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Gender, Power, and Globalization at a Mexican Garment Firm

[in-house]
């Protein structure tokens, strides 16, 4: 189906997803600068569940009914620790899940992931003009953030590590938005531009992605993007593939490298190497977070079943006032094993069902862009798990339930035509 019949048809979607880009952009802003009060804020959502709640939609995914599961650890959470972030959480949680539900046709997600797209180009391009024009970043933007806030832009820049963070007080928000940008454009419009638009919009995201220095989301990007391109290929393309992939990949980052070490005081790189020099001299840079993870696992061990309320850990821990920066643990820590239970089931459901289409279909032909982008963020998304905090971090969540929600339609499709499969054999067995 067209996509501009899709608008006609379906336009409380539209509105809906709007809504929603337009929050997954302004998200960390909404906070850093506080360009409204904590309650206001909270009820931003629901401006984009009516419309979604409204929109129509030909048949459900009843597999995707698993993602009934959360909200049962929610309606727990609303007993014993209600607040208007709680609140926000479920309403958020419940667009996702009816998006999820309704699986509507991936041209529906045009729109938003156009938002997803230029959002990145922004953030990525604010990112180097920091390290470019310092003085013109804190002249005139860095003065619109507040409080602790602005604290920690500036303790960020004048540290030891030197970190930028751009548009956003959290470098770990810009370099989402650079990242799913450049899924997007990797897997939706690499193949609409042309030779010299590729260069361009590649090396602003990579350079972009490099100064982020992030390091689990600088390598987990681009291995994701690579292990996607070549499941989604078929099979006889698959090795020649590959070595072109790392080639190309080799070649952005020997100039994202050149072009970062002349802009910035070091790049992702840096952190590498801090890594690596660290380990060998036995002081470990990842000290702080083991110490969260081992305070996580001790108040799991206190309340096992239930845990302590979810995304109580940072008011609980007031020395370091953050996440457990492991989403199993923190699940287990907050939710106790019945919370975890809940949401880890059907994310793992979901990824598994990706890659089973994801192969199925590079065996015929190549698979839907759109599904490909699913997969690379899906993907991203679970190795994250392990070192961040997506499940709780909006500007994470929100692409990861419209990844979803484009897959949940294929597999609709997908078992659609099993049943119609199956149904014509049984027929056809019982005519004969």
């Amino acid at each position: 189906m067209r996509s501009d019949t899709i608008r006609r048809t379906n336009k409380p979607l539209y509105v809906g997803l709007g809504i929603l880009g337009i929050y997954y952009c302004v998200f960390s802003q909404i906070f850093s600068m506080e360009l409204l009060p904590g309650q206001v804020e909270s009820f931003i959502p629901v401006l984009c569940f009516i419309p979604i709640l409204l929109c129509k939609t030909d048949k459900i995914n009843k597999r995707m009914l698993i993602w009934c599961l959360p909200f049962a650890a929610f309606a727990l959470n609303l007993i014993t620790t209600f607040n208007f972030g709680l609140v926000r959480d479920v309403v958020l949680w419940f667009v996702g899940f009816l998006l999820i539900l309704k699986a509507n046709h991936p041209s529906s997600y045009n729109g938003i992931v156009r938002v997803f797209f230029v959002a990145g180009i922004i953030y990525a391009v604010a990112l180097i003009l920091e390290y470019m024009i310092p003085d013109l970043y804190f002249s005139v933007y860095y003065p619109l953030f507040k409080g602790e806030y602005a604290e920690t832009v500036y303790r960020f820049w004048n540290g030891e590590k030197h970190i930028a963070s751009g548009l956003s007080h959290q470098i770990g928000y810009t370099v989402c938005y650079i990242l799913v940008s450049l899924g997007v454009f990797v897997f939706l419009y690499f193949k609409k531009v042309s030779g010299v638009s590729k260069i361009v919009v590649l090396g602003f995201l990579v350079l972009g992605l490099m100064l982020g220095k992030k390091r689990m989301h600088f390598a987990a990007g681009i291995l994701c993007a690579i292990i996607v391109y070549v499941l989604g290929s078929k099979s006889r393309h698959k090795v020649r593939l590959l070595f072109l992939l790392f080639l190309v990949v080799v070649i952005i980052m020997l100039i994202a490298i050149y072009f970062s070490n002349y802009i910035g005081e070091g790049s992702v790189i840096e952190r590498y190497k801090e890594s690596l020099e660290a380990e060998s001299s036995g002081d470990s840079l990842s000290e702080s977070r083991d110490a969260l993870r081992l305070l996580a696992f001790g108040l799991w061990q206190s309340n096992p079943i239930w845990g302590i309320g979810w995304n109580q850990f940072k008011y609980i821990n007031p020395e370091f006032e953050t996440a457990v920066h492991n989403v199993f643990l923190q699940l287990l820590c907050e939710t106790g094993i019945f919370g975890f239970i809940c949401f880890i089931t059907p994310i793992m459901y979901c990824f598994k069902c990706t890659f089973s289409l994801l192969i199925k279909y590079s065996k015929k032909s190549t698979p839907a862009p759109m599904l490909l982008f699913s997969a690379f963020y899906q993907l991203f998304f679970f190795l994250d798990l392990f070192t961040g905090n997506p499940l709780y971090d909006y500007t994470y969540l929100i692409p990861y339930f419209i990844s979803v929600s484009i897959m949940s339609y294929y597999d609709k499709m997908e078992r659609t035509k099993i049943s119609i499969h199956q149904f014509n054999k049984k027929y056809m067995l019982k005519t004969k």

Changes in the global economy have real and contradictory outcomes for the everyday lives of women workers. In 2001, Nancy Plankey-Videla had a rare opportunity to witness these effects firsthand. Having secured access to one of Latin America's top producers of high-end men's suits in Mexico for participant-observer research, she labored as a machine operator for nine months on a shop floor made up, mostly, of women. The firm had recently transformed itself from traditional assembly techniques, to lean, cutting-edge, Japanese-style production methods. Lured initially into the firm by way of increased wages and benefits, workers had helped shoulder the company's increasing debts. When the company's plan for successful expansion went awry and it reneged on promises it had made to the workforce, women workers responded by walking out on strike.